British Columbia’s response to COVID-19 has set an example for other provinces in managing seasonal farm workers this year, but Mexico’s consul-general in Vancouver says an overhaul of the program remains necessary.
“British Columbia has done exceptional things,” Berenice Díaz Ceballos told Country Life in BC, singling out the province’s decision to fund housing and meals for incoming workers. “I think that’s a very excellent idea, because that’s one of the ways to make sure the workers are not bringing the COVID-19 in, to avoid any kind of stigmatization of [workers].”
She also praised the province’s efforts to inspect worker housing to ensure that it met requirements of public health orders aimed at preventing COVID-19 and protecting workers.
However, the measures that have largely prevented issues this year point a way in which the Seasonal Agricultural Worker Program could be improved in future. Mexico announced June 21 that it had established an intergovernmental committee with Canada to chart overhaul the program.
“It’s a mix of different factors that have made things go better, but we cannot drop the guard,” Ceballos said. “We know where the problems are, and I am sure after COVID-19 has passed that these temporary measures will become permanent, because I think that’s the way to [protect] the safety, health and human rights of foreign workers.”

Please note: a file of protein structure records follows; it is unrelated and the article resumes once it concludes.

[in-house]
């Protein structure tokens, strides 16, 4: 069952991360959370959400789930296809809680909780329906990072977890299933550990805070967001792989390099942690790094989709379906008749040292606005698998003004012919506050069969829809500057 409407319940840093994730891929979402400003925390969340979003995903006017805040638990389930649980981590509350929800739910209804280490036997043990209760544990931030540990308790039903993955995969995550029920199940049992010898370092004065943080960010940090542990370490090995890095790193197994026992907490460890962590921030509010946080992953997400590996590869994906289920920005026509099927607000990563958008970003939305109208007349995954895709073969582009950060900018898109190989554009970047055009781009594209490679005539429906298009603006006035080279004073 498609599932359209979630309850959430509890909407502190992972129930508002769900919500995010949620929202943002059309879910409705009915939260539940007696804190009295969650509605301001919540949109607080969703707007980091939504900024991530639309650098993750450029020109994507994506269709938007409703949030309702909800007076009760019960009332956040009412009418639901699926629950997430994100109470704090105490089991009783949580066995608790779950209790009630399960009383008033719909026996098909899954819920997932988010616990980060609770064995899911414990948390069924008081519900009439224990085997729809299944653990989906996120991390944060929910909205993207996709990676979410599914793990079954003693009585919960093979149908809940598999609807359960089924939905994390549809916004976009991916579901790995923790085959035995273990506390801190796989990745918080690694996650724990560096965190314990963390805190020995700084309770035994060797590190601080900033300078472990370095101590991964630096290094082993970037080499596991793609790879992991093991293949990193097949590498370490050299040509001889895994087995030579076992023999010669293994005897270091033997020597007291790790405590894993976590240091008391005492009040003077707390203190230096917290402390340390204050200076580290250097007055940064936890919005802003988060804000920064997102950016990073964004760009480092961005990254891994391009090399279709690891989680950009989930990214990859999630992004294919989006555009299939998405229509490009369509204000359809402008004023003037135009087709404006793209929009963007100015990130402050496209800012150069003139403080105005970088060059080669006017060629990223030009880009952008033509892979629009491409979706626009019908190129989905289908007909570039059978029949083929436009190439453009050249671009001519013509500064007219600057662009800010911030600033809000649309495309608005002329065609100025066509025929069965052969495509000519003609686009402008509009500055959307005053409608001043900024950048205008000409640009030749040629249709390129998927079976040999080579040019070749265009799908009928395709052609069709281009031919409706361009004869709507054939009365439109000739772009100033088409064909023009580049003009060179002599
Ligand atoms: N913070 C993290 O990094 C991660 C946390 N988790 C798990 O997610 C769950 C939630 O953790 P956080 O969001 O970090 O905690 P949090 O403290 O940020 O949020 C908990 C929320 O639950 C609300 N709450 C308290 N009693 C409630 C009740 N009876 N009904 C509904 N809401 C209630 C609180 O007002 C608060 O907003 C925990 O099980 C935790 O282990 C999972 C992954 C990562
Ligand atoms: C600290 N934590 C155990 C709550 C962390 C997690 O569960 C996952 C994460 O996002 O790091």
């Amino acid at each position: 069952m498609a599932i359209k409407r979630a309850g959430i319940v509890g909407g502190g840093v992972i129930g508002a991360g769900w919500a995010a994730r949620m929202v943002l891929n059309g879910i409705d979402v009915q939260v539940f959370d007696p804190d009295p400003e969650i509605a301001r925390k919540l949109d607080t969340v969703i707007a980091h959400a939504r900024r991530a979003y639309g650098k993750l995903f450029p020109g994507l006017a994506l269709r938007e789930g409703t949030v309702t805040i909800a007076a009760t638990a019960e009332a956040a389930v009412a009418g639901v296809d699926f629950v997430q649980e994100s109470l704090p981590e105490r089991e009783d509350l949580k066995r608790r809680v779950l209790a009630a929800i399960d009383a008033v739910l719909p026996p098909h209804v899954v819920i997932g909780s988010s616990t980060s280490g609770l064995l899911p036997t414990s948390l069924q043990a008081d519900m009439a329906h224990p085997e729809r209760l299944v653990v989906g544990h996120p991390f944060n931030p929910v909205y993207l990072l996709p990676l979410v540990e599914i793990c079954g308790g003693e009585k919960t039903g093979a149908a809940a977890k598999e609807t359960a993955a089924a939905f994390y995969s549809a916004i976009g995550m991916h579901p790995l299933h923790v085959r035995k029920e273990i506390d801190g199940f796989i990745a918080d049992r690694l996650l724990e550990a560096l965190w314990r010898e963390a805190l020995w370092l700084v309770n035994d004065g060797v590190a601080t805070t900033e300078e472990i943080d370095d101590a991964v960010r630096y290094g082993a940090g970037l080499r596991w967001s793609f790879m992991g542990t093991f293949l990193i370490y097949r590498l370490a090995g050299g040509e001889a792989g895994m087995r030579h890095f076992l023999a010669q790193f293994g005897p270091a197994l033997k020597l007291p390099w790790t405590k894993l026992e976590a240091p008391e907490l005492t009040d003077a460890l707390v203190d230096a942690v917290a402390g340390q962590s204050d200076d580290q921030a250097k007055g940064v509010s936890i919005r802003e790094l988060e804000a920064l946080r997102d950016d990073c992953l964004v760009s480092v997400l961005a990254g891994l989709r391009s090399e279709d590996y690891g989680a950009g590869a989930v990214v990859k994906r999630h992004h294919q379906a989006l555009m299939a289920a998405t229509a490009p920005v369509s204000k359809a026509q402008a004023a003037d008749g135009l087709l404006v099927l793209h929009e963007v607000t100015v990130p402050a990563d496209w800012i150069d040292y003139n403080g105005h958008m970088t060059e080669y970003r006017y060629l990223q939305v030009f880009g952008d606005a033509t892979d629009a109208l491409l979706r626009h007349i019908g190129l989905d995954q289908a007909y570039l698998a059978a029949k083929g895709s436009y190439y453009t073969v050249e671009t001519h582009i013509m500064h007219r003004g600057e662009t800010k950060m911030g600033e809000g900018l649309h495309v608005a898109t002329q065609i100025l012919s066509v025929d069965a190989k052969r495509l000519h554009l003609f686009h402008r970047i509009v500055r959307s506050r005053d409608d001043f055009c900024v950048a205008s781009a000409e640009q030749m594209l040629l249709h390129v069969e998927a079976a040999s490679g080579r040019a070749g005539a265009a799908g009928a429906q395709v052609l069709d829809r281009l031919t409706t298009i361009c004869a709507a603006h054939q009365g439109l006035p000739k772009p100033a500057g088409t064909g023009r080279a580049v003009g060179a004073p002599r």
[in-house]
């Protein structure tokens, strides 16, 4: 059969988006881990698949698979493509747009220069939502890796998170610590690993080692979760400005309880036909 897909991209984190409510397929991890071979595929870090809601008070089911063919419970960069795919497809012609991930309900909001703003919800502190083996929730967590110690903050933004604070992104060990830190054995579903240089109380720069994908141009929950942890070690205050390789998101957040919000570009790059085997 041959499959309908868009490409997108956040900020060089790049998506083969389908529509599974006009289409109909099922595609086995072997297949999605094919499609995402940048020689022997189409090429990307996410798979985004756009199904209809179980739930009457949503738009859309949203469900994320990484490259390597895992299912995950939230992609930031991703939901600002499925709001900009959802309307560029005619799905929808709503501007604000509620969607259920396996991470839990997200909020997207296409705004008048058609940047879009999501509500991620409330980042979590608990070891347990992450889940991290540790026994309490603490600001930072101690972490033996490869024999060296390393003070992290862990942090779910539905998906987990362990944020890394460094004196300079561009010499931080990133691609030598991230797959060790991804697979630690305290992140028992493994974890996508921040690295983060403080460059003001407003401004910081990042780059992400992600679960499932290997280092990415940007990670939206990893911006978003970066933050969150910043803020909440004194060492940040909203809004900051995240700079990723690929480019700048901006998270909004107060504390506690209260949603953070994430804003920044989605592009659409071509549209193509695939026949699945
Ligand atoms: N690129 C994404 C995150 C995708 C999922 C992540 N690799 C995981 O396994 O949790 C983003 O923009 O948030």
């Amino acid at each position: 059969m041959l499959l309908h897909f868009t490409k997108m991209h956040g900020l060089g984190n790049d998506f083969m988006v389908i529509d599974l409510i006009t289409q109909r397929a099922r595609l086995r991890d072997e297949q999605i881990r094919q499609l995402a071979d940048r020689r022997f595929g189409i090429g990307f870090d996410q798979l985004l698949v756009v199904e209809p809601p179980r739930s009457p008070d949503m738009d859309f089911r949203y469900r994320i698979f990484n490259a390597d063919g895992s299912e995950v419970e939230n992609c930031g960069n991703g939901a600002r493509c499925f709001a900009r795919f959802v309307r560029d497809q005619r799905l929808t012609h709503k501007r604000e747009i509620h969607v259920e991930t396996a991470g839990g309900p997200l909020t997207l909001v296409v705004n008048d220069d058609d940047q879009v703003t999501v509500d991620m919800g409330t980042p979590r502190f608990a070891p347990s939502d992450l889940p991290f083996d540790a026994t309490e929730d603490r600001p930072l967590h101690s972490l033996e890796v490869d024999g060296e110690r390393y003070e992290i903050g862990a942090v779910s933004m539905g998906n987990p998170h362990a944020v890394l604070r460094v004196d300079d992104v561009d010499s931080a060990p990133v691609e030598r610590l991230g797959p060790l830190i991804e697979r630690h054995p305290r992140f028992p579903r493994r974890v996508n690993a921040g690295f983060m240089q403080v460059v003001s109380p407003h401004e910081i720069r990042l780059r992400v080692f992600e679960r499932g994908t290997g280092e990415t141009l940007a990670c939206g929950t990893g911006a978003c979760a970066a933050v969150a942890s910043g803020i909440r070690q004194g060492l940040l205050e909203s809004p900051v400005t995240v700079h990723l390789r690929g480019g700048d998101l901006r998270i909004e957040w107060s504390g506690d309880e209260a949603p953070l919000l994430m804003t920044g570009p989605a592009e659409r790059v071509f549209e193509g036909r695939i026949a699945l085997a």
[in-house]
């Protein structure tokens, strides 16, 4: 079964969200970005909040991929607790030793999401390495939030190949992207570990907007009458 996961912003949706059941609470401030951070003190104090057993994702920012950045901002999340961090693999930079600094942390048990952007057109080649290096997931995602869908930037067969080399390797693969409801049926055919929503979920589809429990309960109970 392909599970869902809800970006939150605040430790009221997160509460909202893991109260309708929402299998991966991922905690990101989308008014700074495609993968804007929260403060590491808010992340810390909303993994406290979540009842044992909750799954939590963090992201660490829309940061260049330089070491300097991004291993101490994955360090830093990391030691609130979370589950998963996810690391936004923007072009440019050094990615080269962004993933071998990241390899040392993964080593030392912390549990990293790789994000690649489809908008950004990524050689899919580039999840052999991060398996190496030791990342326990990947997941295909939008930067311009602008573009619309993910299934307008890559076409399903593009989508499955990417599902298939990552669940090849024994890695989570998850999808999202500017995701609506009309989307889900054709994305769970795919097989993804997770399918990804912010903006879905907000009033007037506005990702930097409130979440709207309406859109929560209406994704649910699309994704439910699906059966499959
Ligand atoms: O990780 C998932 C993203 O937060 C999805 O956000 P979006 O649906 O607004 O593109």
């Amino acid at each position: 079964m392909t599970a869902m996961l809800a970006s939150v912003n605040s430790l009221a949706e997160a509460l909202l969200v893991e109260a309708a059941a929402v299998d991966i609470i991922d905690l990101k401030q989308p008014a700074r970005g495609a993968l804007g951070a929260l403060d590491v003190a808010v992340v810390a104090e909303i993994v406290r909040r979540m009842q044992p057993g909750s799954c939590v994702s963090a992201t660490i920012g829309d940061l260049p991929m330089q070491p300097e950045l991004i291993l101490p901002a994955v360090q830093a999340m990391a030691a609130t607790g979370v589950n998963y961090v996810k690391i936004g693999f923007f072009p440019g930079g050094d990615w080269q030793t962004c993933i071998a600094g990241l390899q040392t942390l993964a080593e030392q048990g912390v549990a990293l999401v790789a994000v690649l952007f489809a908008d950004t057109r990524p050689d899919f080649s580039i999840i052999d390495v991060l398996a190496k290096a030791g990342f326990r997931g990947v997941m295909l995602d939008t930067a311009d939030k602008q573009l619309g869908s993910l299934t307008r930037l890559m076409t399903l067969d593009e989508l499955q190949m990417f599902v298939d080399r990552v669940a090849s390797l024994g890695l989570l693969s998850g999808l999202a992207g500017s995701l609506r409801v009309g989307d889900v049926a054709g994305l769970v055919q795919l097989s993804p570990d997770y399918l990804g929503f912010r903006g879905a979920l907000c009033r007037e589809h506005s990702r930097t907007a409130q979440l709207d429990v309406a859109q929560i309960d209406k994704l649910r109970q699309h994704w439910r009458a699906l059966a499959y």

Since foreign labour is critical to delivering the essential service of food production, Ceballos said Canada also needs to enforce the laws governing foreign workers and crack down on employers that mistreat workers or otherwise don’t live up to their obligations.
“It’s clear for everybody that this program, which is a collaboration between Mexico and Canada, has to be overhauled completely,” she said, noting that since Mexico began participating in 1974, it has expanded across Canada but with various rules for each region. Since her arrival in Vancouver in 2016, Ceballos has overseen efforts with SAWP stakeholders ranging from government to industry to non-governmental organizations to identify and address issues. Ottawa established a working group in 2018 that has made significant progress. Collaboration to address issues during the pandemic is a fruit of those efforts.
Previously, Mexico was regularly criticized for not having any consular representation in the Okanagan similar to what Caribbean governments have had. This made for less productive relationships with growers. Ceballos said improvements in communication mean her staff are now in regular touch with more than 5,000 workers from Mexico and 350 farms throughout the season.